Childhood Asthma Research Receives $2M
News May 03, 2016
The research is a collaboration between UBC, BC Children’s Hospital, an agency of the Provincial Health Services Authority, and the Canadian Healthy Infant Longitudinal Development (CHILD) Study, which has collected a wide range of health, lifestyle and environmental exposure information from more than 3,500 mothers and children from pregnancy to age five. Funding for the research comes from the Canadian Institutes of Health Research (CIHR) and Genome British Columbia (Genome BC).
“Childhood asthma is increasing in Canada and around the world, but we’re still learning what causes asthma and why it develops in some children and not others,” said Dr. Stuart Turvey, the principal investigator of the project. Turvey is also a professor in UBC’s Faculty of Medicine, and a pediatric immunologist, senior clinician scientist and director of clinical research at BC Children’s Hospital. “This research will help us learn about the changes that we can make to a child’s environment to reduce their susceptibility to the disease.”
With this funding, Turvey and his colleagues will use data and samples from the CHILD Studyto examine how a child’s environment interacts with the genome, a science known as epigenetics, to affect the development of asthma. The environmental factors that the researchers will examine include traffic-related air pollution and green space in cities, gut bacteria, breastfeeding, and community and family social environments.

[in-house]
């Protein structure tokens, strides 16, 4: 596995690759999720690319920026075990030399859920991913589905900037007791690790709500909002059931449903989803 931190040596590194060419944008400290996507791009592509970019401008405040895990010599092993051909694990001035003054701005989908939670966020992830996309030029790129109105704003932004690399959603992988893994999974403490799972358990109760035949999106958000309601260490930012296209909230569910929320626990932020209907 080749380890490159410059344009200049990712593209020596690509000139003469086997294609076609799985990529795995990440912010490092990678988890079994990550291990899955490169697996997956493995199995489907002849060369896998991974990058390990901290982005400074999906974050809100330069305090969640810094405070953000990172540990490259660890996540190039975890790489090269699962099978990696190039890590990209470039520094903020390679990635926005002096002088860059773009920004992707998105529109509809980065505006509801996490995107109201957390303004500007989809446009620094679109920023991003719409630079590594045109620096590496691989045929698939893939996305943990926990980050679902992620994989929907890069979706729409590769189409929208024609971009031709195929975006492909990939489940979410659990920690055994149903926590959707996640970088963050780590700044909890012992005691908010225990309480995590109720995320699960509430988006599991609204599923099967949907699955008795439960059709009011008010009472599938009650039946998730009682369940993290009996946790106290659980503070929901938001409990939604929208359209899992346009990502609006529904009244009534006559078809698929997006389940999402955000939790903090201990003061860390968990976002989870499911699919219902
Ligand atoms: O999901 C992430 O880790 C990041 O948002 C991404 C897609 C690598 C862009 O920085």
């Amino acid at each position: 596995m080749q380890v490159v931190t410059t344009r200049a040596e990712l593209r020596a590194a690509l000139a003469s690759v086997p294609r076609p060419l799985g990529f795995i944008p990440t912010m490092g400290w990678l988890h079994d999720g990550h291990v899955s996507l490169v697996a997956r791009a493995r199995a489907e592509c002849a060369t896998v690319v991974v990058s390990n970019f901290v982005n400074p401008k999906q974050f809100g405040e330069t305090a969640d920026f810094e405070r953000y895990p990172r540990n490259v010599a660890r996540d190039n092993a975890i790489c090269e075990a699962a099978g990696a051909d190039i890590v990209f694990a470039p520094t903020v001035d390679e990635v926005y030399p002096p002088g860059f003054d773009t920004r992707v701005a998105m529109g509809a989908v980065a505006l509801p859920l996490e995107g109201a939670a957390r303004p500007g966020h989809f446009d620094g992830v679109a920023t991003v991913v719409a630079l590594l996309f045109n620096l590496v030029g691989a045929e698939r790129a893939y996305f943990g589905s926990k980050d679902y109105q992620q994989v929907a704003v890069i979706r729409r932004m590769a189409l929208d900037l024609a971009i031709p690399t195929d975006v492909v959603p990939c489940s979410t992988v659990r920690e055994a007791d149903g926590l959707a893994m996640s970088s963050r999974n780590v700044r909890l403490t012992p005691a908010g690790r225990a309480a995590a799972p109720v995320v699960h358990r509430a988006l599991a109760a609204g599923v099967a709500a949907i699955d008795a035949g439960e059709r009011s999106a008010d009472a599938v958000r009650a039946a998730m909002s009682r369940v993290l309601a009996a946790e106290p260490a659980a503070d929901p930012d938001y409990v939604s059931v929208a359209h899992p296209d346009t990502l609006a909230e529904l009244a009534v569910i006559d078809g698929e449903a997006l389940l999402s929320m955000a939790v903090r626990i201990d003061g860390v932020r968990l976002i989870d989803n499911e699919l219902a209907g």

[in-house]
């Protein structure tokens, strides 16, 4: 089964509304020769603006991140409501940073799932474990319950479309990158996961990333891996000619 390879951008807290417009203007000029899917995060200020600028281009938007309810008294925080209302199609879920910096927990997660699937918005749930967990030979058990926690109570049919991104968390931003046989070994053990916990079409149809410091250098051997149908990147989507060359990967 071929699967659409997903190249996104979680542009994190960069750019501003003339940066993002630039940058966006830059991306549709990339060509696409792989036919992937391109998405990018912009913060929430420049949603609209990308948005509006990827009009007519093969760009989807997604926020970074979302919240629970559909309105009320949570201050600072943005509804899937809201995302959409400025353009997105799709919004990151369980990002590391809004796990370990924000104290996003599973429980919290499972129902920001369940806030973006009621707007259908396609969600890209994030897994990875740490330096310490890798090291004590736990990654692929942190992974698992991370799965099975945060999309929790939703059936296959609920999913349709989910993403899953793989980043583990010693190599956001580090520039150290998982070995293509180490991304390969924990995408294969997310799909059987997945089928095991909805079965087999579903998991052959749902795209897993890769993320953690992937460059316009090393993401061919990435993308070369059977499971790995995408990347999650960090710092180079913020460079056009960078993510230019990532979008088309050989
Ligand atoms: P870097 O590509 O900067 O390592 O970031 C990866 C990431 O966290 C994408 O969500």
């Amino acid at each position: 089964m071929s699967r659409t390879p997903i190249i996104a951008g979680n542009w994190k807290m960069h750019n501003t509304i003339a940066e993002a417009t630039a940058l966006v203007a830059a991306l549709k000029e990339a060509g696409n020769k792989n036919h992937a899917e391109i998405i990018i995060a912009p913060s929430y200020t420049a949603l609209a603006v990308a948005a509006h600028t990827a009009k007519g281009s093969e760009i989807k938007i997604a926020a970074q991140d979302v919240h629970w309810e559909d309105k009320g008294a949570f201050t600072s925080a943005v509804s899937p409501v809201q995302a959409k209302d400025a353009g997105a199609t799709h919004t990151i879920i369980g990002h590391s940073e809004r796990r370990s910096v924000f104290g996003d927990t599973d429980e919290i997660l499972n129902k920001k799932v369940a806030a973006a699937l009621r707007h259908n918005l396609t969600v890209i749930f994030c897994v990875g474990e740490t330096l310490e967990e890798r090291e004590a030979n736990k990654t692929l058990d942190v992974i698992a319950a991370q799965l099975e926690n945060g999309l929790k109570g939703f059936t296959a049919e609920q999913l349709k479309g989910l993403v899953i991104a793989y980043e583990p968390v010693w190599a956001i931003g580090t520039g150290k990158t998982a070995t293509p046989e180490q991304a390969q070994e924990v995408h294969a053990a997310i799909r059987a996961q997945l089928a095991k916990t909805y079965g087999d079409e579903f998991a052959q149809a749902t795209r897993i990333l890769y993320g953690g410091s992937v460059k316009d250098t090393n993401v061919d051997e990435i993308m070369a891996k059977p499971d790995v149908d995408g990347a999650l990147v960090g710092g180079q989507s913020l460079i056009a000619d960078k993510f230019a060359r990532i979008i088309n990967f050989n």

This research will build on recent findings out of UBC and at BC Children’s Hospital that found babies with four strains of bacteria in their gut are less likely to develop asthma. Other UBC research has also found that exposure to air pollution during pregnancy and to antibiotics early in life are linked to a child’s asthma risk.
The project was part of $16 million in CIHR funding announced today for research to combat chronic health conditions across Canada. UBC researchers are also involved in projects to combat obesity, inflammatory bowel disease, and metabolic conditions like high blood pressure, high cholesterol and others.
In treating inflammatory bowel disease (IBD), physicians can have a hard time telling which newly diagnosed patients have a high risk of severe inflammation or what therapies will be most effective. Now researchers report finding an epigenetic signature in patient cells that appears to predict inflammation risk in a serious type of IBD called Crohn’s disease.